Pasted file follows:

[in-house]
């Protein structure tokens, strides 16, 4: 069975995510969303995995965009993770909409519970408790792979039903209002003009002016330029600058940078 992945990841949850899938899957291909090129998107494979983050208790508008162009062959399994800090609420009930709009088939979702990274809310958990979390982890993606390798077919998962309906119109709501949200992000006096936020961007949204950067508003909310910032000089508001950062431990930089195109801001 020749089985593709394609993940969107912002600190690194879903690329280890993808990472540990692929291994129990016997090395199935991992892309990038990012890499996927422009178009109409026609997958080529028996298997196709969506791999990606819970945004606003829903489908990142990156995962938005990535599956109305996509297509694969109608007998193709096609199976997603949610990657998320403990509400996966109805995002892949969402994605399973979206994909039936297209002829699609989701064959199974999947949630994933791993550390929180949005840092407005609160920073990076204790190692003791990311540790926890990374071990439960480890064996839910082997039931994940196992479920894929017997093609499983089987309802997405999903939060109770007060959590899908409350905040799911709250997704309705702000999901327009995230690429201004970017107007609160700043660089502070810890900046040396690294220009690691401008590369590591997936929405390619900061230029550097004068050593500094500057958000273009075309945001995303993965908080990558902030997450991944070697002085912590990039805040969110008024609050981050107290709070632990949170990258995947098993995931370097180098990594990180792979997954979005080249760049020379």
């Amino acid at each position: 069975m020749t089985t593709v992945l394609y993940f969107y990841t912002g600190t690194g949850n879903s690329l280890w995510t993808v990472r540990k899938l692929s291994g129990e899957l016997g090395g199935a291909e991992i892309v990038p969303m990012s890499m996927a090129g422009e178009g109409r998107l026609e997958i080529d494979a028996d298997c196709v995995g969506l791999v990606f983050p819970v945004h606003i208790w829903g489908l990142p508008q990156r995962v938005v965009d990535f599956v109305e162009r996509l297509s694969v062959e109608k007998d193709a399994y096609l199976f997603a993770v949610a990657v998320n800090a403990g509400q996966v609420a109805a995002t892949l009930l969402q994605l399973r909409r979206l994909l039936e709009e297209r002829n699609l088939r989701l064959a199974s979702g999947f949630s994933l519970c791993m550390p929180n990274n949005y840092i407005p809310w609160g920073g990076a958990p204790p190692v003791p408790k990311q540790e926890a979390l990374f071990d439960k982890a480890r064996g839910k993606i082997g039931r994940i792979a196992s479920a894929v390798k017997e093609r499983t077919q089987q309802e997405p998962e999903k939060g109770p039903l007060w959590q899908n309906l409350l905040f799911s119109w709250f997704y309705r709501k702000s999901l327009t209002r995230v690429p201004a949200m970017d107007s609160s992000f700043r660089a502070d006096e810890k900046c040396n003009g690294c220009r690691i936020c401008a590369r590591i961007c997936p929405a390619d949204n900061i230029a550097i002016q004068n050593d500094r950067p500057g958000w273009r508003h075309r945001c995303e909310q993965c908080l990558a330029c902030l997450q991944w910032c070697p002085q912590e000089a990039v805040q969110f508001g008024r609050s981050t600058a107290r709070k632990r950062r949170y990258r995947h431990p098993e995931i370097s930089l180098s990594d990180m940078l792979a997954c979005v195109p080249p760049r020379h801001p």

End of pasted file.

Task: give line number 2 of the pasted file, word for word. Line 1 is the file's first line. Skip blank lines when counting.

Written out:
């Protein structure tokens, strides 16, 4: 069975995510969303995995965009993770909409519970408790792979039903209002003009002016330029600058940078 992945990841949850899938899957291909090129998107494979983050208790508008162009062959399994800090609420009930709009088939979702990274809310958990979390982890993606390798077919998962309906119109709501949200992000006096936020961007949204950067508003909310910032000089508001950062431990930089195109801001 020749089985593709394609993940969107912002600190690194879903690329280890993808990472540990692929291994129990016997090395199935991992892309990038990012890499996927422009178009109409026609997958080529028996298997196709969506791999990606819970945004606003829903489908990142990156995962938005990535599956109305996509297509694969109608007998193709096609199976997603949610990657998320403990509400996966109805995002892949969402994605399973979206994909039936297209002829699609989701064959199974999947949630994933791993550390929180949005840092407005609160920073990076204790190692003791990311540790926890990374071990439960480890064996839910082997039931994940196992479920894929017997093609499983089987309802997405999903939060109770007060959590899908409350905040799911709250997704309705702000999901327009995230690429201004970017107007609160700043660089502070810890900046040396690294220009690691401008590369590591997936929405390619900061230029550097004068050593500094500057958000273009075309945001995303993965908080990558902030997450991944070697002085912590990039805040969110008024609050981050107290709070632990949170990258995947098993995931370097180098990594990180792979997954979005080249760049020379």